‘Gloria’ by Sam Smith: Album Review4 min read
With an unusually powerful voice and a debut album that garnered four Grammys, Sam Smith could easily have stayed in the same lane their entire career — singing beautifully about heartbreak and longing in a smooth, sometimes snarky pop-R&B vein with a dazzling array of vocal pyrotechnics. But after three albums, so much heartbreak and moping starts to feel like a third dinner with your recently-big-breakup friend.
The Smiths’ fourth album, “Gloria,” isn’t that at all — it’s a wild, sprawling night laced with adventure and some danger, but still gets you home safely. More than a new chapter for the Smiths, it’s a musical rebirth that completely redefines them as an artist — there are smooth and commercial songs alongside ballads and slow jams and dancefloor anthems, and most of all, an adventure that was only hinted at before. It is full of surprises.
But through it all, the Smiths became a much more assured singer, their voice and phrasing taking on a finesse that could be traced back to Gladys Knight and Anita Baker to Mary J. Classic R&B inspired singers as far back as Blige, but George Michael’s mid-period work did even more. , Sade and Prince. There’s plenty of powerhouse that fans crave, but it’s used strategically and sparingly, with more focus on fitting the mood and lyrics than breaking the glass. The heartache is still there, but there’s less insecurity and more I’ll-be-surviving, as the lyrics come from someone more comfortable in their own skin.
The album begins deceptively with “Love Me More,” a gospel-influenced self-care song that layers its dark lyrics (“Every day I try not to hate myself”) over a heartfelt, sing-song melody that feels more fitting. To a John Legend or John Batiste (or, really, a TV ad). But from there the album kicks into gear with three R&B-tinged songs ranging from the sultry “Perfect” to the low-key disco of “Lose You” to a duet with Canadian-Colombian singer Jesse Reyes that sums up album one. Theme: “I’m not perfect, but I’m worth it/ I’m not perfect, but I’m working on it.”
The simple grooves of these three songs come to a lurching halt when “Unholy” — Smith’s swaggering smash duet with Kim Petrus released last fall — opens the door. A pulsating pop-dance track about a family man’s adventures in unsafe sex, it features a schooling rhythm and harsh, growling chorus that sounds like a cross between an Arabic tune and an ocean song. It’s the most sexually loaded song to top the Billboard Hot 100 since “WAP,” but more interestingly, it’s also one of the most musically innovative and unusual songs to do the same in years.
How do you follow that? Including a gentle acoustic ballad called “How to Cry” of course. The album’s sequence moves deftly, ebbing and flowing in mood and sound, descending with the post-coital slow jam “Six Shots,” rising again with the pinging electro single “Gimme,” and climaxing with an irresistible disco jam that’s well on its way. can do Smith’s next No. 1 and this summer’s song, “I’m Not Here to Make Friends.” A collaboration with Rage and DJ titan Calvin Harris, it’s embellished with a slick groove, twinkling strings and a catchy title that will inspire countless don’t-f-with-me finger-pointings on the dancefloor, but the real payoff comes in the response: “I’m here for friendship.” I’m not here to/I need a boyfriend.” (And we can respectfully suggest that a remix featuring Dua Lipa would be stunning.)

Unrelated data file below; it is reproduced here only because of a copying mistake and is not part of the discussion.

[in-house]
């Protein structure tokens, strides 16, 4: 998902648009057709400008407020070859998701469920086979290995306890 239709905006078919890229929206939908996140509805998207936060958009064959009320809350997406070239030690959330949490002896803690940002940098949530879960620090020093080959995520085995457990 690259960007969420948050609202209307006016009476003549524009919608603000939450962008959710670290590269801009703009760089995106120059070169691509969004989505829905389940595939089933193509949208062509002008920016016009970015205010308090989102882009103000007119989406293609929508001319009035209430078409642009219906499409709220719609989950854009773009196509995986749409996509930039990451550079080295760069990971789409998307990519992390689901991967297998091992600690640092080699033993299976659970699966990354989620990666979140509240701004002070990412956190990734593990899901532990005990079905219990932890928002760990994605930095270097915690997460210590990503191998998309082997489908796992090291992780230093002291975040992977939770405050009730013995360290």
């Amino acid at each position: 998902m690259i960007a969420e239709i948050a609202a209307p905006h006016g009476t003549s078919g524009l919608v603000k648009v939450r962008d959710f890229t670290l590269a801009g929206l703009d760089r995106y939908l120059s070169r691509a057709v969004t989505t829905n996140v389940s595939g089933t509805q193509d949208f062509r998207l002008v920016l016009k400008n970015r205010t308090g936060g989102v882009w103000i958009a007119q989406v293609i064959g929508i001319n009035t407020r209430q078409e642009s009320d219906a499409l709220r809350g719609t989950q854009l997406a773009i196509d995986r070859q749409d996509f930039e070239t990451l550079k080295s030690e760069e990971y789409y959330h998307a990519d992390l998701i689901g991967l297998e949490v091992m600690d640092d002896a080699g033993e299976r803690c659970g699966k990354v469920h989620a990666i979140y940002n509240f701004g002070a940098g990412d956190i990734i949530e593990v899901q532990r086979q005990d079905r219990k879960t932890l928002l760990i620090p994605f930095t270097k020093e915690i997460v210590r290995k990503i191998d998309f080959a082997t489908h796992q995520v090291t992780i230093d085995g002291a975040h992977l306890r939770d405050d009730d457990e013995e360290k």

Naturally, that energy peak is followed up with something very different: the hymn-like, vocals-only title track, which was recorded with a full choir in the medieval church Smith attended as a child (and which they performed on “Saturday Night Live” last year). (with a surprise appearance from actor Sharon Stone over the weekend). The song features only the choir for the first minute, until Smith’s vocals float in, conjuring images of angels on a church roof; Although they describe it as “my weird music”, the lyrics are fairly elliptical and again musically contrasting – demons and demons in the first stanza, empowerment in the second. But the spiritual content of a song called “Gloria” sung by a medieval-sounding church choir couldn’t be clearer.
It feels like a finale, but it’s not: the album closes with “We Love Who We Love,” a gentle, shoulder-to-shoulder duet with Ed Sheeran that leaves listeners, no doubt intentionally, with the words, “So leave/ You don’t know better than your heart knows/ We love who we love.
For such a musically far-reaching album, it’s surprising that Smith and longtime musical collaborator Jimmy Knaps worked mostly with just two groups: longtime multiplatinum Norwegian duo Stargate (Beyoncé, Mariah Carey, Rihanna) and Ilya, Circuit, Blake Slatkin, and Omar Fedi. (Ariana Grande, Nicki Minaj, The Weeknd, Lil Nas X, Justin Bieber among them), though “We Love We Love We Love” features longtime Sheeran collaborator Johnny Mac.
Their contributions cannot be understated, but there is no question that this is Smith’s story. “It feels like an emotional, sexual and spiritual release,” they said of the album when it was announced last fall. “In a weird way, it feels like my first record. And it feels like a coming of age.” With R&B and pop and disco and chorales both sacred and profane, “Gloria” is all that and more.